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Karibu to the smiling nation

NAIROBI, August 28 – Ranked as a developing country, Kenya is a unique land that leaves a lot to be desired.

The country is rich in exceptional resources that draw the whole world to its doorstep, one of which is Kenya’s outstanding tourism attraction that ranges from animals to natural sights that cannot be found anywhere else.

The more than 40 tribes offer an affluent diversity of cultures and languages.

But the country has its dark side that many Kenyans are ashamed of: massive corruption.

The post election violence also served to brand the East African country with yet another name, closely related to genocide.

However, despite the numerous ups and downs, there is somebody that thinks differently of Kenya.

The superb smile

German Ambassador Walter Lindner describes Kenya as a resilient country. He says that even with the sweeping poverty and dehumanising conditions that more than half the population lives in, their hopes never die.

Lindner is a different ambassador.

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He says: “The concept in Kenya or in other African countries of an ambassador is a different one. An ambassador is filthy rich, you can’t talk to him because he is always surrounded by yes men and he likes the titles and hanging out in helicopters and golf courses. If this is the ambassador you have in mind then I am not that one.”

True to his words, Lindner is a man who went to the middle of Kibera – one of the most violent and dangerous slums during the post election crisis – to moralise peace.

His urge to understand the country even deeper saw the ambassador visit several other slums within the city of Nairobi; namely Mukuru Kwa Njenga, Mathare 4 and Kawangware.

Through his visits, the ambassador says he was shocked to realise how inhumanly most of the population in the country lived.  But he is happy for one thing he found inspiring; something that he has decided to borrow from the Kenyan people: The strength to smile, even when there seems to be no sign of a way out!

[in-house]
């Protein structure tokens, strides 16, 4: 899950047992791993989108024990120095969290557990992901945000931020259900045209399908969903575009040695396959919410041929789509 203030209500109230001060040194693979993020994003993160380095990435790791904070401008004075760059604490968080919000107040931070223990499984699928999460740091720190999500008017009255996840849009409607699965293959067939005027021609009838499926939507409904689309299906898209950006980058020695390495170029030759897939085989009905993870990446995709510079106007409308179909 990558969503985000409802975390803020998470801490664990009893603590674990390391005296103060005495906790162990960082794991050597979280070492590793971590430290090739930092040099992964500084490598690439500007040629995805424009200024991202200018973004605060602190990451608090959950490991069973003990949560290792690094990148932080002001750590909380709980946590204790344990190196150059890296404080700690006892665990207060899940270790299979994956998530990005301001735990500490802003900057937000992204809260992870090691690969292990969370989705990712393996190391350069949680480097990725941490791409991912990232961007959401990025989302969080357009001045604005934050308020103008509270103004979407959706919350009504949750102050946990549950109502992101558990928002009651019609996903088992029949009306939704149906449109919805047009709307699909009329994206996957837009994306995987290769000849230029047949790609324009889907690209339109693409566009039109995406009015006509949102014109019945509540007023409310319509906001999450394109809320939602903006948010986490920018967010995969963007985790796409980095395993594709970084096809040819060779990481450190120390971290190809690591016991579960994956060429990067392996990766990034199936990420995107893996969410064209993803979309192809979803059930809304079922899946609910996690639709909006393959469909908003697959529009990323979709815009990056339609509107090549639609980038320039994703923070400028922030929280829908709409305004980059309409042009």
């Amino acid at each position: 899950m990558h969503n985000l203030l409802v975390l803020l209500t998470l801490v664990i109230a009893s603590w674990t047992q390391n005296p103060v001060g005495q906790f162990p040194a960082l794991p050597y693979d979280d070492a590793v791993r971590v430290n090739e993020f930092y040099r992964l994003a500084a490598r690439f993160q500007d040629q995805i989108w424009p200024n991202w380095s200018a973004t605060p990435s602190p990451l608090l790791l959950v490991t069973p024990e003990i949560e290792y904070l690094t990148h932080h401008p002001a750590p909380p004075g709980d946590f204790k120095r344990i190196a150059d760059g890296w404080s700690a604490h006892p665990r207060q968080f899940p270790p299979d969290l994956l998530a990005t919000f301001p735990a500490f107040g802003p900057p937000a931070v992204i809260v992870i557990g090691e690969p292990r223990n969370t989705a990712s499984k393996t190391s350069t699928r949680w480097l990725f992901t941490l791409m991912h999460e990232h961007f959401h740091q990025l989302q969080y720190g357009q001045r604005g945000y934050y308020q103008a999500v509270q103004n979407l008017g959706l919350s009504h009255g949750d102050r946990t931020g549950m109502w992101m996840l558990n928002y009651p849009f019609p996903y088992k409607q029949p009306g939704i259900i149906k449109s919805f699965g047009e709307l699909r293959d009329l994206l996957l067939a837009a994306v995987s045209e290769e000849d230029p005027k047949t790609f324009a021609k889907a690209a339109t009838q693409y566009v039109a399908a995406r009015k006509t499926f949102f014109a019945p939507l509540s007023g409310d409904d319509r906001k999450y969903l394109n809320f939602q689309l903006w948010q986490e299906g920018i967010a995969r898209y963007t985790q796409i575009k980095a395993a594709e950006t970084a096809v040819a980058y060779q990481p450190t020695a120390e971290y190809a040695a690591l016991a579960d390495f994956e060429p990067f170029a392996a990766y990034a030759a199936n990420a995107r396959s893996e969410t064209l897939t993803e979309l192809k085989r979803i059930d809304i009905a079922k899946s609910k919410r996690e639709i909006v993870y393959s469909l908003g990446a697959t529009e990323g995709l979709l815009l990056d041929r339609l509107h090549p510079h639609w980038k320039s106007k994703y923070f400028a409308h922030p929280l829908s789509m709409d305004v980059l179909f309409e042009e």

“The most interesting thing is how people keep smiling and are happy even if they are at the worst economic conditions. In Germany, I think people we would have a high suicide rate if people lived in such conditions,” he said.

The envoy continues: “When you go to Turkana, people have almost nothing, but if you talk to them and they are smiling, just smile back and they just become incredibly happy. That’s something we can learn when we are nagging in the German Supermarkets demanding for different types of sausages, while you already have forty types!” 

He says there is a lot to learn out there, especially the struggles those who have nothing undergo to make ends meet.

Political class a let down

Lindner however sympathises with the poor smiling faces. Despite the hassles and the hardships to make a better Kenya, politicians seem to have turned a deaf ear to their cries.

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“My one wish is for the politicians to consider they are elected by the people and work for them. They should be responsible, not coming to power and start to eat for his family and his ethnic group but for Kenya…. They should look back and check their real achievements, not five new cars,” he spells out.

Lindner, who is also a musician, has widely networked with several local artistes in the country. Through his network, he says he has seen determined young people make a successful career out of music.

For this reason, he managed to get a slot for Kenya’s Eric Wainaina and the Mystic Fusion Band to perform in Berlin in September, during a conference of German ambassadors.

Wainaina will play his song, Daima Mimi Mkenya at the conference, where former UN Secretary General Kofi Annan will be the guest of honour.

He says Kenya is a special country that has something in common to share with the Federal Republic of Germany – a coalition government.

He says despite the hard times resultant of the post election violence, the country rose up and united once again.

The ambassador is particularly pleased that the coalition is so far working hard and that people have stopped fighting.

But most of all, his love and joy of living in Kenya are the generous hearts of hope, strength and resilience of the people, who no matter how huge the difficulties may be are always laughing and smiling.

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